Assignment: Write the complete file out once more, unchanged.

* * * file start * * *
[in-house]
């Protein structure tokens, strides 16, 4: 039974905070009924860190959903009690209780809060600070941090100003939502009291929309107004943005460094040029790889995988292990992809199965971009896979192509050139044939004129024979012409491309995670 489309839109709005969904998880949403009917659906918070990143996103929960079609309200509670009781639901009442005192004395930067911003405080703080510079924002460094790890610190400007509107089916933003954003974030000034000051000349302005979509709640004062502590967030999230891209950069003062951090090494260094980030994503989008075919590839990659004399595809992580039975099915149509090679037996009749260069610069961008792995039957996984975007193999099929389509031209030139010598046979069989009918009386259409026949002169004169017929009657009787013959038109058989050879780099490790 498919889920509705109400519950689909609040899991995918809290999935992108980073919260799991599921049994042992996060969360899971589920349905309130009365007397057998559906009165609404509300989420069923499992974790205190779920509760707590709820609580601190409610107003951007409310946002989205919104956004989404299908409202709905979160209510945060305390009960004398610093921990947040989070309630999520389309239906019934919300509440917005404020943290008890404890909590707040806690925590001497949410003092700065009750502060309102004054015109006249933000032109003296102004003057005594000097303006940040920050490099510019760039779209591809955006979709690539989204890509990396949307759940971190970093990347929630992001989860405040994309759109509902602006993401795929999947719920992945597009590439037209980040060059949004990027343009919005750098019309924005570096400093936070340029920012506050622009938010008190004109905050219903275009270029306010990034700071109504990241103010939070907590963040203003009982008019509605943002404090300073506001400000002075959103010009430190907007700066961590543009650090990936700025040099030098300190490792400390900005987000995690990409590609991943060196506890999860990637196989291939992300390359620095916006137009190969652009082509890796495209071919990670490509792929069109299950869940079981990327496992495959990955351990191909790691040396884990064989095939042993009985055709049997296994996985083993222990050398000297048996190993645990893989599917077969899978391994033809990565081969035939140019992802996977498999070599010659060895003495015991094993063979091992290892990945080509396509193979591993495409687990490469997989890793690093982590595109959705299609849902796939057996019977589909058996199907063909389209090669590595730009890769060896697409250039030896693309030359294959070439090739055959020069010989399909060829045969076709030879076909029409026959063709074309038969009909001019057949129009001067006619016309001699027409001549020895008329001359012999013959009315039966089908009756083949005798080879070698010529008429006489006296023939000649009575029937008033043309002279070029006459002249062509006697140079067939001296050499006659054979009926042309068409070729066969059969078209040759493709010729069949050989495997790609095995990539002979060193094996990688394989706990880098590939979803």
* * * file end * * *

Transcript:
[in-house]
């Protein structure tokens, strides 16, 4: 039974905070009924860190959903009690209780809060600070941090100003939502009291929309107004943005460094040029790889995988292990992809199965971009896979192509050139044939004129024979012409491309995670 489309839109709005969904998880949403009917659906918070990143996103929960079609309200509670009781639901009442005192004395930067911003405080703080510079924002460094790890610190400007509107089916933003954003974030000034000051000349302005979509709640004062502590967030999230891209950069003062951090090494260094980030994503989008075919590839990659004399595809992580039975099915149509090679037996009749260069610069961008792995039957996984975007193999099929389509031209030139010598046979069989009918009386259409026949002169004169017929009657009787013959038109058989050879780099490790 498919889920509705109400519950689909609040899991995918809290999935992108980073919260799991599921049994042992996060969360899971589920349905309130009365007397057998559906009165609404509300989420069923499992974790205190779920509760707590709820609580601190409610107003951007409310946002989205919104956004989404299908409202709905979160209510945060305390009960004398610093921990947040989070309630999520389309239906019934919300509440917005404020943290008890404890909590707040806690925590001497949410003092700065009750502060309102004054015109006249933000032109003296102004003057005594000097303006940040920050490099510019760039779209591809955006979709690539989204890509990396949307759940971190970093990347929630992001989860405040994309759109509902602006993401795929999947719920992945597009590439037209980040060059949004990027343009919005750098019309924005570096400093936070340029920012506050622009938010008190004109905050219903275009270029306010990034700071109504990241103010939070907590963040203003009982008019509605943002404090300073506001400000002075959103010009430190907007700066961590543009650090990936700025040099030098300190490792400390900005987000995690990409590609991943060196506890999860990637196989291939992300390359620095916006137009190969652009082509890796495209071919990670490509792929069109299950869940079981990327496992495959990955351990191909790691040396884990064989095939042993009985055709049997296994996985083993222990050398000297048996190993645990893989599917077969899978391994033809990565081969035939140019992802996977498999070599010659060895003495015991094993063979091992290892990945080509396509193979591993495409687990490469997989890793690093982590595109959705299609849902796939057996019977589909058996199907063909389209090669590595730009890769060896697409250039030896693309030359294959070439090739055959020069010989399909060829045969076709030879076909029409026959063709074309038969009909001019057949129009001067006619016309001699027409001549020895008329001359012999013959009315039966089908009756083949005798080879070698010529008429006489006296023939000649009575029937008033043309002279070029006459002249062509006697140079067939001296050499006659054979009926042309068409070729066969059969078209040759493709010729069949050989495997790609095995990539002979060193094996990688394989706990880098590939979803």